I made my way to Jerry’s front door. I stood there for a couple minutes and looked at his welcome mat. It said, “welcome.” I thought welcome mats were redundant.
Anyway, I knocked on the door a couple of times. It took Jerry a minute to answer, but he finally did. He was smiling; I knew he would be smiling.
I don’t remember exactly what he said, but it was something like “How’s it going?”
I told him the same thing I’m telling you: terribly. He made a face of concern and asked what was troubling me. That’s when I told him about my car and asked if he could take me to the grocery store.
Jerry said he couldn’t, though.
I was taken aback. I didn’t think he was gonna say no. Jerry never turned anybody away. He was still smiling, though. He must have apologized three times before I asked him why he couldn’t take me and he said it was because he was busy.
He was busy.
I’ll tell you how busy he was, he was sitting around doing nothing. The television was on. He wasn’t even watching anything good. He was watching game shows. That was stupid.
I asked him what he was so busy with.
He said he had to finish doing some paperwork. That didn’t make any sense either. Paperwork for what?
I asked him “Paperwork for what?”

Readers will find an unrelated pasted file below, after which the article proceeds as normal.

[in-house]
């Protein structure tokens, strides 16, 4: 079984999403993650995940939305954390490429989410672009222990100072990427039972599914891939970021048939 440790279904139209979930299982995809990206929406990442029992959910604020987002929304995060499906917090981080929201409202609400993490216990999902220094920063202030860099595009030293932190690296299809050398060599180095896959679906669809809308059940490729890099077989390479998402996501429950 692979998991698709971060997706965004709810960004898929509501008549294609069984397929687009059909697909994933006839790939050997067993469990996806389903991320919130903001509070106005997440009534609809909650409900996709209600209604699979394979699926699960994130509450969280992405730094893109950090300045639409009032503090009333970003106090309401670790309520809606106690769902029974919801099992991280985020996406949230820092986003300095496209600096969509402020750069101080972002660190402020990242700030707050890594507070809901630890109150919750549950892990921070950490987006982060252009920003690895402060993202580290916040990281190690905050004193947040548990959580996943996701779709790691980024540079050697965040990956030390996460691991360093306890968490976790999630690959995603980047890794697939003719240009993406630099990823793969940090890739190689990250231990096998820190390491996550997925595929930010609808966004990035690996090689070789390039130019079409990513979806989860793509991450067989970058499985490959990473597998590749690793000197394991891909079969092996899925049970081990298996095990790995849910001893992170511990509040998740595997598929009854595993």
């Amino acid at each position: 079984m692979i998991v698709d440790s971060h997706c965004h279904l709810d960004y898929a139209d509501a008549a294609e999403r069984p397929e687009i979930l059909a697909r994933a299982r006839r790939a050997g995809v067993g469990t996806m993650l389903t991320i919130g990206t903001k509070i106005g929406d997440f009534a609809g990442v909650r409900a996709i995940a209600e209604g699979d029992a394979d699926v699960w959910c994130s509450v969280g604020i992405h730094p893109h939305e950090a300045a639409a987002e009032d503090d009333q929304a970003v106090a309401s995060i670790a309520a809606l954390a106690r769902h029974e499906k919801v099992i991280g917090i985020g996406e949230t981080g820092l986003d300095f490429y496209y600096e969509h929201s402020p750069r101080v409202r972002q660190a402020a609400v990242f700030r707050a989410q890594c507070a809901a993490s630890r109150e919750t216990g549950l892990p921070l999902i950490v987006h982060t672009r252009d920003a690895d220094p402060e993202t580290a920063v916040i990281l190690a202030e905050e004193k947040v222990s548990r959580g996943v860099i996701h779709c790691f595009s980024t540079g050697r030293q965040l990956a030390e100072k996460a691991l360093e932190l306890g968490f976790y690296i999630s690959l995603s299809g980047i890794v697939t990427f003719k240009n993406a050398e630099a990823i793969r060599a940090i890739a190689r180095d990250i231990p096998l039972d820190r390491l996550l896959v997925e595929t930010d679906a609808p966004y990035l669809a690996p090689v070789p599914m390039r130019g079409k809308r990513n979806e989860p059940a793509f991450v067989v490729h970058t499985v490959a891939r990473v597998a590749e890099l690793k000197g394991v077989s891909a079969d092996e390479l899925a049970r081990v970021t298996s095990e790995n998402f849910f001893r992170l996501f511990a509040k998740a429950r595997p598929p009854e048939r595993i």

He blankly looked at me and asked if I could leave. I wasn’t ready to leave yet, though. I needed his car. I needed to get to the grocery store. I was hungry. I wanted to drink some soda pop. I couldn’t take it anymore.
I was going to go to the store in Jerry’s car with or without him.
So I walked into the kitchen, grabbed his keys off the table and made my way back out the front door. He was following behind me yelling. I walked over his welcome mat that said, “welcome.”
Jerry was telling me to give him his keys back. But I had to get to the store, so I got into his car. He drove a smaller car than mine, but his was newer. I always liked Jerry’s car. It was some sort of fancy convertible. It was yellow. I didn’t like that very much.
Anyway, I got into his car, started the engine, saw that no service engine light was on, put the car into reverse and then I was backing up. Trouble was, Jerry was behind me. He stood behind a moving car because he thought I was gonna stop.
I didn’t, though.
I was just too hungry. I guess I just backed right up over him.
There was no time to care, though. I was hungry. I needed soda pop to drink. I drove all the way to the store and spent exactly $67.49.
I guess that lady Erma must have saw what I did. I pulled into my driveway, drinking one of the soda pops I bought, when I saw you guys here. I wasn’t gonna try and fight you, though. You guys have guns and I don’t.
Anyway, I didn’t mean to kill Jerry. I actually liked him. Honestly. If I was gonna do it all over I would have just waited until my sister called me back. That, or I would have made sure to run over that lady too.
That’s my confession though, officer. I’m sorry I killed Jerry. I just really needed something to eat… and some soda pop. You understand, right?